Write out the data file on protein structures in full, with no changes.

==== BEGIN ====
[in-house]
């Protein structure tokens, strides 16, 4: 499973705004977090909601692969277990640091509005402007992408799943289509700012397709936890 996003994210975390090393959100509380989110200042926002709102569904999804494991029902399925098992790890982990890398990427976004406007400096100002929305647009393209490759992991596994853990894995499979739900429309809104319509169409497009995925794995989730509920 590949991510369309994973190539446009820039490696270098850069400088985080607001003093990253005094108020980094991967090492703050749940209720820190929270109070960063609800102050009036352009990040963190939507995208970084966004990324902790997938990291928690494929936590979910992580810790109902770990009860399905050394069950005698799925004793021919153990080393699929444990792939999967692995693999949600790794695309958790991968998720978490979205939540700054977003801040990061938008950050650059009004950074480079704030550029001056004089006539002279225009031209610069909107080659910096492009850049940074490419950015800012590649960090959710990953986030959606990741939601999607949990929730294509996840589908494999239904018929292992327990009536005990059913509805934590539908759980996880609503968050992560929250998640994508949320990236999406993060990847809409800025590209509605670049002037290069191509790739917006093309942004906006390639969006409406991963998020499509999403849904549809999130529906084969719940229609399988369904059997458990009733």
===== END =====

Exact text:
[in-house]
């Protein structure tokens, strides 16, 4: 499973705004977090909601692969277990640091509005402007992408799943289509700012397709936890 996003994210975390090393959100509380989110200042926002709102569904999804494991029902399925098992790890982990890398990427976004406007400096100002929305647009393209490759992991596994853990894995499979739900429309809104319509169409497009995925794995989730509920 590949991510369309994973190539446009820039490696270098850069400088985080607001003093990253005094108020980094991967090492703050749940209720820190929270109070960063609800102050009036352009990040963190939507995208970084966004990324902790997938990291928690494929936590979910992580810790109902770990009860399905050394069950005698799925004793021919153990080393699929444990792939999967692995693999949600790794695309958790991968998720978490979205939540700054977003801040990061938008950050650059009004950074480079704030550029001056004089006539002279225009031209610069909107080659910096492009850049940074490419950015800012590649960090959710990953986030959606990741939601999607949990929730294509996840589908494999239904018929292992327990009536005990059913509805934590539908759980996880609503968050992560929250998640994508949320990236999406993060990847809409800025590209509605670049002037290069191509790739917006093309942004906006390639969006409406991963998020499509999403849904549809999130529906084969719940229609399988369904059997458990009733």